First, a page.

BART Notices Comp Problems; Pours “Surplus” In
The San Francisco Examiner reports that the Board of Directors for BART, the Bay Area Rapid Transit, has approved almost 9 million dollars to help pay for some 800 open workers’ compensation claims, citing increases in medical treatment costs and the growing trend of some employees padding their retirement with comp benefits.
According to the article, the directors were taken by surprise, having had no idea of the growing hole in BART’s workers’ comp program. Some problems, it appears, do not magically disappear from want of attention.
One director was quoted as saying “I sure would like to have a better understanding of what we’re doing. It seems like we’re funding a liability that should have been corrected.”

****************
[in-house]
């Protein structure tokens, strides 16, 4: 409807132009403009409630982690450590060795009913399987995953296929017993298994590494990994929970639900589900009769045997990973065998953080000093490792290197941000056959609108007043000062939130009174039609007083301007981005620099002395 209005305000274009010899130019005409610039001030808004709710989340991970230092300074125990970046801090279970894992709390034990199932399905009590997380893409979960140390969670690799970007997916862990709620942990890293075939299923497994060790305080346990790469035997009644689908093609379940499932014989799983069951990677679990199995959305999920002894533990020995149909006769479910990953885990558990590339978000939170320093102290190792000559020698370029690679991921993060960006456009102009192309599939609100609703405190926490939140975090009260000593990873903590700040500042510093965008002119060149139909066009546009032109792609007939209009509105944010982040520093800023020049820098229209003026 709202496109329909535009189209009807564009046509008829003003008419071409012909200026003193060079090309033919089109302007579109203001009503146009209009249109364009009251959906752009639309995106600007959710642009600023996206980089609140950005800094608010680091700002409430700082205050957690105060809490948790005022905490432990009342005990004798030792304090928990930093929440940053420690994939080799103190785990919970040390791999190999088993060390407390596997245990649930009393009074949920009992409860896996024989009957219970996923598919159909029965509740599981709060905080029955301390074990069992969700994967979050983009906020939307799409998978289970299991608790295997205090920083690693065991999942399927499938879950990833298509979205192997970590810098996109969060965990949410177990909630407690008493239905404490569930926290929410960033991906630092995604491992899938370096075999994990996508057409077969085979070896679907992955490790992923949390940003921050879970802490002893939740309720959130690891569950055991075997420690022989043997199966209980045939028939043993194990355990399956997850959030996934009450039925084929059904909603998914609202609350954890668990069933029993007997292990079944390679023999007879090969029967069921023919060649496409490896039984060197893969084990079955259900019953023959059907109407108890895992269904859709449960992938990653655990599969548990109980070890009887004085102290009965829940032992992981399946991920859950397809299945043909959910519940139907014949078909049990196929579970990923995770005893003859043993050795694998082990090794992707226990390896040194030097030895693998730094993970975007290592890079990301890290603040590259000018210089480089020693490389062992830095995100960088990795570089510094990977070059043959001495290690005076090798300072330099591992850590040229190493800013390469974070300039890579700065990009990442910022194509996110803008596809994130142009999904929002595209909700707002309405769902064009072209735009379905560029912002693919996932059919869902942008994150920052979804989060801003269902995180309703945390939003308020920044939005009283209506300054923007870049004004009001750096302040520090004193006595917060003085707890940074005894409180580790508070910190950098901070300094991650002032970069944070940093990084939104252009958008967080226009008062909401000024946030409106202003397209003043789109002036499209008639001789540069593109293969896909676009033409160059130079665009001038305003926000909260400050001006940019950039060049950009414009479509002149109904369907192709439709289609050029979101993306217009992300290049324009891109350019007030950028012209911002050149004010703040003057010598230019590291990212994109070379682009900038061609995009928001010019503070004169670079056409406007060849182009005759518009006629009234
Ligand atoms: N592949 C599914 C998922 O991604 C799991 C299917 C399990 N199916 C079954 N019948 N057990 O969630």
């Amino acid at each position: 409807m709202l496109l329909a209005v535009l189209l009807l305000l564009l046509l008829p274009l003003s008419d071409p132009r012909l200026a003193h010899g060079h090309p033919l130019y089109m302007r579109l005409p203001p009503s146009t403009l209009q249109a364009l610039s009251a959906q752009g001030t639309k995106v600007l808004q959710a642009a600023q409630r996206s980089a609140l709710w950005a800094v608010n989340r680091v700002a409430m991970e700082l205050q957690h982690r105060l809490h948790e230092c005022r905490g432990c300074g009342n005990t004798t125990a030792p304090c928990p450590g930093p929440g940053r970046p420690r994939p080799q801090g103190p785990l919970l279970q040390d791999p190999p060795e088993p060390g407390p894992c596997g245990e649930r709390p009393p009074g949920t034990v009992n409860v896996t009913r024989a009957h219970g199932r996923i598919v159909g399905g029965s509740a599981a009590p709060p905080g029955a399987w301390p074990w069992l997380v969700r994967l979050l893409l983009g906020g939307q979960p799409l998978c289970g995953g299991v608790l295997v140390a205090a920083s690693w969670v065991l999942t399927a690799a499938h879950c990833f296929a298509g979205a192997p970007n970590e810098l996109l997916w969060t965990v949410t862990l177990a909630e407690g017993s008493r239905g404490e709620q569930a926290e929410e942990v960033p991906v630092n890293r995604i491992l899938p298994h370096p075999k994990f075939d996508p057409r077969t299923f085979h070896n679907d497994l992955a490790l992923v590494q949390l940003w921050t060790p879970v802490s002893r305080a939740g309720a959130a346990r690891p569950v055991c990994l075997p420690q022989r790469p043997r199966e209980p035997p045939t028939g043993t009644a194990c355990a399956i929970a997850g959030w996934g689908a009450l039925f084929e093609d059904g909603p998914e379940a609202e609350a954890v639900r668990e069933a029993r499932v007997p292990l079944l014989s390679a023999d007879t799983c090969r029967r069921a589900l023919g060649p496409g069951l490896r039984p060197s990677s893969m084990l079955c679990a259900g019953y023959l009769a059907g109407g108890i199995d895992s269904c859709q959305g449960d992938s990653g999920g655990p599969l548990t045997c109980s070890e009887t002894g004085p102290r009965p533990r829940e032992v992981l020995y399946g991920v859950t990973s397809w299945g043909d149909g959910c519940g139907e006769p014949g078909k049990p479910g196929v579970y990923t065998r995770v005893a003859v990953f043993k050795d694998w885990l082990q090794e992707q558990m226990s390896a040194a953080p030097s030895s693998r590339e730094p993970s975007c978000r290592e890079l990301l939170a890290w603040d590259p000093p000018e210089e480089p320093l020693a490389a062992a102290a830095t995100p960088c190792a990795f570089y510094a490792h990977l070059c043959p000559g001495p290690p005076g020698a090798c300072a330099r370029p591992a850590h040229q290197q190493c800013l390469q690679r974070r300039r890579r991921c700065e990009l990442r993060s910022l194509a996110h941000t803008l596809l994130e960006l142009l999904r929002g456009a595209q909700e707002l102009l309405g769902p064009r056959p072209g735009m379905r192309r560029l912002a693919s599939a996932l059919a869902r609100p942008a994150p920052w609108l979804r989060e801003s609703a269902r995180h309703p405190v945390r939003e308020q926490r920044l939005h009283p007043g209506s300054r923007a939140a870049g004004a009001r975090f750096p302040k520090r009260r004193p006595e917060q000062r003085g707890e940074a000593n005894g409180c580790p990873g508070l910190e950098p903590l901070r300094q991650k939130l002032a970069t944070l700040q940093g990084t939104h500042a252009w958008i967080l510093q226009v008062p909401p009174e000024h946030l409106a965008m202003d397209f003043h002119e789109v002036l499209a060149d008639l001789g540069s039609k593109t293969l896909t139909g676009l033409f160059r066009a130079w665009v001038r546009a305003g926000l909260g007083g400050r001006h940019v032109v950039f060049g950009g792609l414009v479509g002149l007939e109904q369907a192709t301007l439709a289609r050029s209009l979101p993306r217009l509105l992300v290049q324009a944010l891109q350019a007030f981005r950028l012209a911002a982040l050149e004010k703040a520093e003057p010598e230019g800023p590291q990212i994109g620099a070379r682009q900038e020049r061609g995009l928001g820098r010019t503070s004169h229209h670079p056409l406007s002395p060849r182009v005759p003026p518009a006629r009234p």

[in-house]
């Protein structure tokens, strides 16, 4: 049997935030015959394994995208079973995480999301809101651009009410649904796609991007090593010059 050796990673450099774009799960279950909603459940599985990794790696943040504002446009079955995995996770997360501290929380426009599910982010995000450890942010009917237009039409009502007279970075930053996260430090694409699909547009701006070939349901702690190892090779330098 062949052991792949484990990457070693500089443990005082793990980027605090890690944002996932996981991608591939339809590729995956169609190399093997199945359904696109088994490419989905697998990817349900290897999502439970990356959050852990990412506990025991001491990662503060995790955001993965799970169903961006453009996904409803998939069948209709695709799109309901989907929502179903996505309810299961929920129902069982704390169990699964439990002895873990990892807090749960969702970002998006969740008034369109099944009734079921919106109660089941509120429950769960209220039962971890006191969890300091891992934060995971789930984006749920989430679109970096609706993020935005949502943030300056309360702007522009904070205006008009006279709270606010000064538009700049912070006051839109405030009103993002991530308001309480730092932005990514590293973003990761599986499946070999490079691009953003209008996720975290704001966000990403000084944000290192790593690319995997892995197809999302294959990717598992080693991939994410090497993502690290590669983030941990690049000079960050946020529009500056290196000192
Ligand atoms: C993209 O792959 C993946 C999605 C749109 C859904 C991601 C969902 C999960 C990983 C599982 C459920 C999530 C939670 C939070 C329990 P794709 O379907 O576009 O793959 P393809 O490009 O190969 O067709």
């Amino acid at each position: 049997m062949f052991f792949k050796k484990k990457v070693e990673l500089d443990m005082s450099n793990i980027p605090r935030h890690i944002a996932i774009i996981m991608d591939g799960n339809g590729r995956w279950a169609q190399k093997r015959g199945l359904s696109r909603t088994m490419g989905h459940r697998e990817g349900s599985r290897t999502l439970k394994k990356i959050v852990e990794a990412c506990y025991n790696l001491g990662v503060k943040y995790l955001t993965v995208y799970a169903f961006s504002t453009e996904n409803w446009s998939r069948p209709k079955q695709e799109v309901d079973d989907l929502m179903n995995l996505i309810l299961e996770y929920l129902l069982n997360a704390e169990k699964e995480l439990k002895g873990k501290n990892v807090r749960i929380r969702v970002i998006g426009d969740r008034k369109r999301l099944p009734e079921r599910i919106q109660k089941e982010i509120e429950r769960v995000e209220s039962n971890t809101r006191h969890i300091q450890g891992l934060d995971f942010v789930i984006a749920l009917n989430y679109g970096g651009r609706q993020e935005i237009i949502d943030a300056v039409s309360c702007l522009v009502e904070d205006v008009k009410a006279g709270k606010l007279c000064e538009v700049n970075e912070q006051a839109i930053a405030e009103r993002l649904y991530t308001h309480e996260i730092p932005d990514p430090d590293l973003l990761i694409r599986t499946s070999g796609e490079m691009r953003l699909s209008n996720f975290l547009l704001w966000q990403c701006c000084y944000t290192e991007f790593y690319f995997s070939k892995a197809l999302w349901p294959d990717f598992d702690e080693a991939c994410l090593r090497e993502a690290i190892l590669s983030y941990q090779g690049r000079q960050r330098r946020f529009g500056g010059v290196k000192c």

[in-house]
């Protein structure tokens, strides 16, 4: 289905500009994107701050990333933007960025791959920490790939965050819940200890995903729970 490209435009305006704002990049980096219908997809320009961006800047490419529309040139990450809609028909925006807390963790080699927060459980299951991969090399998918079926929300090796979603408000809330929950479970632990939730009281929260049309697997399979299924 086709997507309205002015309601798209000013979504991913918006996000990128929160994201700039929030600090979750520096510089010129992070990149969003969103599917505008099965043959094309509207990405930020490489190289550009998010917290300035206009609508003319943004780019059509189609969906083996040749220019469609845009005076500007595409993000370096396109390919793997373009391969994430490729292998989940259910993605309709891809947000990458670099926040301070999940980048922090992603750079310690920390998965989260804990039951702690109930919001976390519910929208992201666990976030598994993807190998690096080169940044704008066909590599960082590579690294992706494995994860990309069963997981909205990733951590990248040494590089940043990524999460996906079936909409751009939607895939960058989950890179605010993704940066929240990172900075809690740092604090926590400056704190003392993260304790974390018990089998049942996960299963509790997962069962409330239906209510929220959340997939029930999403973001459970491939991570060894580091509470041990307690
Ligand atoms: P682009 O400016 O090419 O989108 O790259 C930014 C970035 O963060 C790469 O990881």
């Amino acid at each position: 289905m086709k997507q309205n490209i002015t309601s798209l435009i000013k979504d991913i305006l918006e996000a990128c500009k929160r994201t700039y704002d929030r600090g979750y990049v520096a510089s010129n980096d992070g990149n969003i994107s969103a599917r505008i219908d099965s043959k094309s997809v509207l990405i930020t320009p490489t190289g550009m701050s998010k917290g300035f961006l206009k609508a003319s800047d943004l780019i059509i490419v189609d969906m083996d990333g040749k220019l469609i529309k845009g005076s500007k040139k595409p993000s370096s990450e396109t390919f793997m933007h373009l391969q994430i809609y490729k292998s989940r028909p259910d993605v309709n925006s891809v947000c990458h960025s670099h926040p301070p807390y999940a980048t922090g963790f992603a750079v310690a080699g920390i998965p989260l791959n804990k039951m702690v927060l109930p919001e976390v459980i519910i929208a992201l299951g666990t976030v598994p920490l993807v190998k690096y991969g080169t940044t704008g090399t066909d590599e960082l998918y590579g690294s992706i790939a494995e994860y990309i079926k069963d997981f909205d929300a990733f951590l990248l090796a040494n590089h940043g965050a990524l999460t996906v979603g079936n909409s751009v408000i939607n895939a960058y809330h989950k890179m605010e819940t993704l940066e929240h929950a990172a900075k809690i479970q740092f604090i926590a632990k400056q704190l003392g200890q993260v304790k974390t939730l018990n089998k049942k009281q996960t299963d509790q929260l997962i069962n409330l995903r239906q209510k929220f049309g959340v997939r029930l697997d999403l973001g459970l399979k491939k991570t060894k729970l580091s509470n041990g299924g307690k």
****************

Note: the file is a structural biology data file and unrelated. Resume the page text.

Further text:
Just to put this in context, the BART directors also approved one million dollars for “pigeon abatement projects.” So, for every nine dollars to be spent on workers’ compensation, one is to be spent on abating pigeons.
In any case, dear readers, it looks like, inch by inch, workers’ compensation is creeping into center stage as one of the growing ills facing California entities, whether public or private. We must all be vigilant, lest we end up spending our board meetings discussing how much of a “surplus” should be spent on plugging holes in the workers’ compensation budget.
For my dear readers in the Bay Area, especially those familiar with BART, it must come as a particular bit of confusion that BART should experience a surplus. Perhaps this “surplus” could be used to keep trains from breaking down in the tunnel between Oakland and San Francisco; to operate a proper ventilation system on hot days; or to have trains that don’t go out of service because someone’s backpack was caught in closing doors. But take care of the pigeons first…